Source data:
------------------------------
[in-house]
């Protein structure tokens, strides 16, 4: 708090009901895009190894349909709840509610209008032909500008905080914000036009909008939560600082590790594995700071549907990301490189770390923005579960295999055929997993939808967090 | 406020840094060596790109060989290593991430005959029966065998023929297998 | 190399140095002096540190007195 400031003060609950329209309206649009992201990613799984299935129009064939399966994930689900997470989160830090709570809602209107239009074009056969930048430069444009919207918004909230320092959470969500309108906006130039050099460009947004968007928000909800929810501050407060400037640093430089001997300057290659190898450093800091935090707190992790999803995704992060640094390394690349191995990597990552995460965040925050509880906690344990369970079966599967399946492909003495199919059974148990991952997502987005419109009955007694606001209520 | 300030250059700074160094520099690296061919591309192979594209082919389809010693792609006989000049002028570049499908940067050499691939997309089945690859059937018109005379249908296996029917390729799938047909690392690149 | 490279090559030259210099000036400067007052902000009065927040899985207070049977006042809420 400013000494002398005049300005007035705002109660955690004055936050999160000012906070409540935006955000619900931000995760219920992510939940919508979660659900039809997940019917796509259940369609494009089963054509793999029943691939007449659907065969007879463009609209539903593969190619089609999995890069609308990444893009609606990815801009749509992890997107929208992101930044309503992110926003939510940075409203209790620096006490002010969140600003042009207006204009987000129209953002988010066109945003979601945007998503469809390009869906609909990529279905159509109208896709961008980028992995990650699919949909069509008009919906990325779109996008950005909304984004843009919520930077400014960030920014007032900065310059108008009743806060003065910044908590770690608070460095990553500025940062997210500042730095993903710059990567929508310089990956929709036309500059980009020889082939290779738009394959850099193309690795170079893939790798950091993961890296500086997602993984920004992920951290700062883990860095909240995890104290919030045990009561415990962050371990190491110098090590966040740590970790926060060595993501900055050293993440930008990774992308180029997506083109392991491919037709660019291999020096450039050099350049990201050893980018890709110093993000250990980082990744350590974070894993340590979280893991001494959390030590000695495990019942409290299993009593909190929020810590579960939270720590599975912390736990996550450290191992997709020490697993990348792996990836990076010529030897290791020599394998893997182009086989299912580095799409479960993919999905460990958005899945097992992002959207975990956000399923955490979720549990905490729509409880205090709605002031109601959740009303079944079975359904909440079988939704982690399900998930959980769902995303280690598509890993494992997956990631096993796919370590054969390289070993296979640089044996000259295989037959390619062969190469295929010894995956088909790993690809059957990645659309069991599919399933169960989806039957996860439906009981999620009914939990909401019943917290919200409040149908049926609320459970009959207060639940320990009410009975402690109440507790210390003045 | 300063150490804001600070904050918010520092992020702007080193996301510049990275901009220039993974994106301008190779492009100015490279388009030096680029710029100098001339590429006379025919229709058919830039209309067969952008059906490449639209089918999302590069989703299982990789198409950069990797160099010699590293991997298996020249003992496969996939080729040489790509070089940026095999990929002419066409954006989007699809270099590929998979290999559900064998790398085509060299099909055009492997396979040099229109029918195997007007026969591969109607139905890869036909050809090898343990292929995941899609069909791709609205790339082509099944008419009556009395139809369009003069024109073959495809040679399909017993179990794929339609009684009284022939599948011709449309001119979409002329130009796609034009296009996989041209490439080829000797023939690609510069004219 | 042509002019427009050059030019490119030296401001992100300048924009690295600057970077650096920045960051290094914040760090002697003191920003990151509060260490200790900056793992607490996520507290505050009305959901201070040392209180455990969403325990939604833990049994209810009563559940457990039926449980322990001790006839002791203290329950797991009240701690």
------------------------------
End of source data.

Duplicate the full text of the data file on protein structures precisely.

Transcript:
[in-house]
């Protein structure tokens, strides 16, 4: 708090009901895009190894349909709840509610209008032909500008905080914000036009909008939560600082590790594995700071549907990301490189770390923005579960295999055929997993939808967090 | 406020840094060596790109060989290593991430005959029966065998023929297998 | 190399140095002096540190007195 400031003060609950329209309206649009992201990613799984299935129009064939399966994930689900997470989160830090709570809602209107239009074009056969930048430069444009919207918004909230320092959470969500309108906006130039050099460009947004968007928000909800929810501050407060400037640093430089001997300057290659190898450093800091935090707190992790999803995704992060640094390394690349191995990597990552995460965040925050509880906690344990369970079966599967399946492909003495199919059974148990991952997502987005419109009955007694606001209520 | 300030250059700074160094520099690296061919591309192979594209082919389809010693792609006989000049002028570049499908940067050499691939997309089945690859059937018109005379249908296996029917390729799938047909690392690149 | 490279090559030259210099000036400067007052902000009065927040899985207070049977006042809420 400013000494002398005049300005007035705002109660955690004055936050999160000012906070409540935006955000619900931000995760219920992510939940919508979660659900039809997940019917796509259940369609494009089963054509793999029943691939007449659907065969007879463009609209539903593969190619089609999995890069609308990444893009609606990815801009749509992890997107929208992101930044309503992110926003939510940075409203209790620096006490002010969140600003042009207006204009987000129209953002988010066109945003979601945007998503469809390009869906609909990529279905159509109208896709961008980028992995990650699919949909069509008009919906990325779109996008950005909304984004843009919520930077400014960030920014007032900065310059108008009743806060003065910044908590770690608070460095990553500025940062997210500042730095993903710059990567929508310089990956929709036309500059980009020889082939290779738009394959850099193309690795170079893939790798950091993961890296500086997602993984920004992920951290700062883990860095909240995890104290919030045990009561415990962050371990190491110098090590966040740590970790926060060595993501900055050293993440930008990774992308180029997506083109392991491919037709660019291999020096450039050099350049990201050893980018890709110093993000250990980082990744350590974070894993340590979280893991001494959390030590000695495990019942409290299993009593909190929020810590579960939270720590599975912390736990996550450290191992997709020490697993990348792996990836990076010529030897290791020599394998893997182009086989299912580095799409479960993919999905460990958005899945097992992002959207975990956000399923955490979720549990905490729509409880205090709605002031109601959740009303079944079975359904909440079988939704982690399900998930959980769902995303280690598509890993494992997956990631096993796919370590054969390289070993296979640089044996000259295989037959390619062969190469295929010894995956088909790993690809059957990645659309069991599919399933169960989806039957996860439906009981999620009914939990909401019943917290919200409040149908049926609320459970009959207060639940320990009410009975402690109440507790210390003045 | 300063150490804001600070904050918010520092992020702007080193996301510049990275901009220039993974994106301008190779492009100015490279388009030096680029710029100098001339590429006379025919229709058919830039209309067969952008059906490449639209089918999302590069989703299982990789198409950069990797160099010699590293991997298996020249003992496969996939080729040489790509070089940026095999990929002419066409954006989007699809270099590929998979290999559900064998790398085509060299099909055009492997396979040099229109029918195997007007026969591969109607139905890869036909050809090898343990292929995941899609069909791709609205790339082509099944008419009556009395139809369009003069024109073959495809040679399909017993179990794929339609009684009284022939599948011709449309001119979409002329130009796609034009296009996989041209490439080829000797023939690609510069004219 | 042509002019427009050059030019490119030296401001992100300048924009690295600057970077650096920045960051290094914040760090002697003191920003990151509060260490200790900056793992607490996520507290505050009305959901201070040392209180455990969403325990939604833990049994209810009563559940457990039926449980322990001790006839002791203290329950797991009240701690």